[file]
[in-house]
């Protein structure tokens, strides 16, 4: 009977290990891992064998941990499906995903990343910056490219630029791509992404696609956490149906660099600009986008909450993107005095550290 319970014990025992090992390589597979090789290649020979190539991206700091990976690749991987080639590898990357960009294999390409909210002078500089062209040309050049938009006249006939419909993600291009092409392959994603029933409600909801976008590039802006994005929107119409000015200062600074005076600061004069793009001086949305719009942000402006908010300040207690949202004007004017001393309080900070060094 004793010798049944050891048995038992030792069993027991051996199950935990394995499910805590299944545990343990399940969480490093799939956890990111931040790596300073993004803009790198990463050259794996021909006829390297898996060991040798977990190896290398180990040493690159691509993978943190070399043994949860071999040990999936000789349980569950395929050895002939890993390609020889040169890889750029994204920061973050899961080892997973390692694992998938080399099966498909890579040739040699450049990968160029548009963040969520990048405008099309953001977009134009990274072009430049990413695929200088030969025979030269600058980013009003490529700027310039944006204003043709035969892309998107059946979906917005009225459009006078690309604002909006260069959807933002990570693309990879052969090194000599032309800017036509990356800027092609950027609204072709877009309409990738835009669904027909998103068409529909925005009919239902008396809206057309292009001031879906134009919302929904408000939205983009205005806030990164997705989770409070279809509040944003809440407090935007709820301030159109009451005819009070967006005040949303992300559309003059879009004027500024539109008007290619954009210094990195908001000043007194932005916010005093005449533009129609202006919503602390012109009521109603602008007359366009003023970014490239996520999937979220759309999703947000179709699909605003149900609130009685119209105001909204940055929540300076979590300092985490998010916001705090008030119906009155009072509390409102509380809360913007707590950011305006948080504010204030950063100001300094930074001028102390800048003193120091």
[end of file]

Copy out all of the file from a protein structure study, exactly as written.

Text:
[in-house]
């Protein structure tokens, strides 16, 4: 009977290990891992064998941990499906995903990343910056490219630029791509992404696609956490149906660099600009986008909450993107005095550290 319970014990025992090992390589597979090789290649020979190539991206700091990976690749991987080639590898990357960009294999390409909210002078500089062209040309050049938009006249006939419909993600291009092409392959994603029933409600909801976008590039802006994005929107119409000015200062600074005076600061004069793009001086949305719009942000402006908010300040207690949202004007004017001393309080900070060094 004793010798049944050891048995038992030792069993027991051996199950935990394995499910805590299944545990343990399940969480490093799939956890990111931040790596300073993004803009790198990463050259794996021909006829390297898996060991040798977990190896290398180990040493690159691509993978943190070399043994949860071999040990999936000789349980569950395929050895002939890993390609020889040169890889750029994204920061973050899961080892997973390692694992998938080399099966498909890579040739040699450049990968160029548009963040969520990048405008099309953001977009134009990274072009430049990413695929200088030969025979030269600058980013009003490529700027310039944006204003043709035969892309998107059946979906917005009225459009006078690309604002909006260069959807933002990570693309990879052969090194000599032309800017036509990356800027092609950027609204072709877009309409990738835009669904027909998103068409529909925005009919239902008396809206057309292009001031879906134009919302929904408000939205983009205005806030990164997705989770409070279809509040944003809440407090935007709820301030159109009451005819009070967006005040949303992300559309003059879009004027500024539109008007290619954009210094990195908001000043007194932005916010005093005449533009129609202006919503602390012109009521109603602008007359366009003023970014490239996520999937979220759309999703947000179709699909605003149900609130009685119209105001909204940055929540300076979590300092985490998010916001705090008030119906009155009072509390409102509380809360913007707590950011305006948080504010204030950063100001300094930074001028102390800048003193120091």